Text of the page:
Upgrading Your China Business

Published: July 2015

Representative Offices in China are not permitted to trade and cannot have their own import-export licenses. In this report we discuss why foreign companies in China increasingly choose to move away from Representative Offices (ROs) and open up Wholly Foreign-owned Enterprises (WFOEs) and Foreign Invested Commercial Enterprises (FICE) that permit them to import and export directly, sell to China, and claim back VAT and other expenses. If you considering upgrading to full buying and selling status in China, or looking at changing your RO to a WFOE or FICE, this report is for you.

Download this e-Publication

  • No. of Pages: 12 pages

In this report:

  • The pros and cons of Representative Offices and Wholly Foreign-owned Enterprises
  • When does a conversion make financial sense?
  • Stephen O’Regan answers common questions about conversions
  • The roadmap to conversion

With a quick set-up procedure and low initial costs, many foreign investors use the Representative Office (RO) to make their first entry into China. However, as a company’s operations in China develop and expand, investors often run into the constraints that the RO structure imposes.

As we shall discuss in more detail throughout this report, a Representative Office is quick to attract a high tax burden when its activities in China increase.

In addition, China’s corporate laws demand strict adherence to an entity’s business scope. By its very nature, the business scope of the Representative Office is very narrow. Expansion plans may soon run into legal obstacles. This is because the RO is not intended to be an investment vehicle, but rather to provide some ancillary functions in China for foreign companies based abroad. In this way, the Representative Office acts merely as a cost center.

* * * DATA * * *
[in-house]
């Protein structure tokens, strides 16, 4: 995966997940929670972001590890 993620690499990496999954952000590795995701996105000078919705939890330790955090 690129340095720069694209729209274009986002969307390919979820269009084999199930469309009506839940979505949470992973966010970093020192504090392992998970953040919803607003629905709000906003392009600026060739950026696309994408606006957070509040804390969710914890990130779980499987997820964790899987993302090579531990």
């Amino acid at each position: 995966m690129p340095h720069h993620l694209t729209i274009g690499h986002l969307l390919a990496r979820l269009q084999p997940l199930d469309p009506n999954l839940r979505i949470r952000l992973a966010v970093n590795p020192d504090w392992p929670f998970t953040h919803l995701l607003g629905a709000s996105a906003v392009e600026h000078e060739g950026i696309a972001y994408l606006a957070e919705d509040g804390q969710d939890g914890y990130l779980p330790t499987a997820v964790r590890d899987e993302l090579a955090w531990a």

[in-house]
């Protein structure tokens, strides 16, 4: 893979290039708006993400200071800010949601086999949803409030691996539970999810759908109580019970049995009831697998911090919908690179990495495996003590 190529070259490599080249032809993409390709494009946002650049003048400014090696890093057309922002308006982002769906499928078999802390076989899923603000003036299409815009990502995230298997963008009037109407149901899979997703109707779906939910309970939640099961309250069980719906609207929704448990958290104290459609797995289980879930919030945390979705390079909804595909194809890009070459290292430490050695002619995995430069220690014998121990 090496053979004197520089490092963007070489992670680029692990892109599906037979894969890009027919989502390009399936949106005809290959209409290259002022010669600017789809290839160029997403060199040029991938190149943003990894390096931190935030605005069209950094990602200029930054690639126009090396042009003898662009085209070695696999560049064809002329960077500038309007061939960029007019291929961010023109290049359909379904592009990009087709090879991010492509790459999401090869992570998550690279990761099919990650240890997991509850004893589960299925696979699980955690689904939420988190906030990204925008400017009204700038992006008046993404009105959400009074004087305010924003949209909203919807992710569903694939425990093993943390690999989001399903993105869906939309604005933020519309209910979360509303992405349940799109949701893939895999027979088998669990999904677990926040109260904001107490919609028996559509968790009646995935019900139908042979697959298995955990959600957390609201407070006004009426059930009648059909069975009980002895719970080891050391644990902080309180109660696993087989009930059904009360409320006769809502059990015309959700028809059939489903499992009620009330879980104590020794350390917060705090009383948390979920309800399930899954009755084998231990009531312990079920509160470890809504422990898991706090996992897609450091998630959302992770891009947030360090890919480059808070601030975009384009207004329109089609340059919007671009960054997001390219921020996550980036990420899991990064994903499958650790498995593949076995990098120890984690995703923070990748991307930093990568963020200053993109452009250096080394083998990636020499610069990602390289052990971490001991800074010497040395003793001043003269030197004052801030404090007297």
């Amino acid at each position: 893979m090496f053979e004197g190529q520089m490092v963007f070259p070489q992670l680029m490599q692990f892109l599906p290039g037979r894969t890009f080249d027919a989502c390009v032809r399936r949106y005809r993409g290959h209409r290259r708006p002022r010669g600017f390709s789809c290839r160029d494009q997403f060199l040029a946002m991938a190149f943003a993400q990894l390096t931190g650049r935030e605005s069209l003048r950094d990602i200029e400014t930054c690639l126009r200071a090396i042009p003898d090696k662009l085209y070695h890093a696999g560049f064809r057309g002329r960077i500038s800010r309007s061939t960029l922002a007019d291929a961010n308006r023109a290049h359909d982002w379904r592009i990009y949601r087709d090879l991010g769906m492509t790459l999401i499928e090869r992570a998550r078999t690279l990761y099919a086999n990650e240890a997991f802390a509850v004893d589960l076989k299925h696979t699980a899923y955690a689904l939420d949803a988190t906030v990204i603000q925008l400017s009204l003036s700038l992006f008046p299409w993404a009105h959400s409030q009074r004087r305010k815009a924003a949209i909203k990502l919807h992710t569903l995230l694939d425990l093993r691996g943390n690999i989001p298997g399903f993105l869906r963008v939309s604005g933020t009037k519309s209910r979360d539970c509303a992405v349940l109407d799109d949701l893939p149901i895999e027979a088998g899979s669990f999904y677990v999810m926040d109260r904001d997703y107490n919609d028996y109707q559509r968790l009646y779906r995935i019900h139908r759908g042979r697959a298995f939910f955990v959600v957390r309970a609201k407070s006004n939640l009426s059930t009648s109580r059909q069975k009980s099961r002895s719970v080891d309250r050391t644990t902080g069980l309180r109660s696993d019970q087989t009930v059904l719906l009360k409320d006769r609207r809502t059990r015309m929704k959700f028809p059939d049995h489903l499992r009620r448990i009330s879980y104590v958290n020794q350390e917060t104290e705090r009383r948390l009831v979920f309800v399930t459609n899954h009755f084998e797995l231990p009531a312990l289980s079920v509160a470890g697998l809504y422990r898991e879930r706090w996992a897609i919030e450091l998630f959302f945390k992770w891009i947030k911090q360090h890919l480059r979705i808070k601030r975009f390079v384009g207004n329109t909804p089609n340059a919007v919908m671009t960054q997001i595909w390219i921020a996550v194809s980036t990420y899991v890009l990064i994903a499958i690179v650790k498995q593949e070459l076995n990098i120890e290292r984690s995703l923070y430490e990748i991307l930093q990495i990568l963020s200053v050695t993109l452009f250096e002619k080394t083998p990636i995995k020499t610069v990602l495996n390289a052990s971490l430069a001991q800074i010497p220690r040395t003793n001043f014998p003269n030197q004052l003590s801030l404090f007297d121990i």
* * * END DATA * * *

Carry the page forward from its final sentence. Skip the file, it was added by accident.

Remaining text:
At this point many investors start looking at the option of setting up a Wholly Foreign-owned Enterprise (WFOE). The key difference between these entities is that a WFOE is an independent legal entity under Chinese law, whereas an RO is seen as an extension of a foreign company incorporated abroad.

Setting up a WFOE offers investors all the options of a a full-fledged subsidiary. For a full transition, the investor needs to shut down the RO. This is because certain costs associated with operating an RO cannot be eliminated without closing it down, such as office rent and taxes.

Investors should note that one cannot simply stop paying for the RO’s expenses and walk away. This would result in the investor being blacklisted and barred from doing business in China. The new WFOE would then almost certainly be shut down as well.

In this report, we outline what the procedure looks like, and what the optimal timing would be.


Search Publications

Result per page
Scroll to top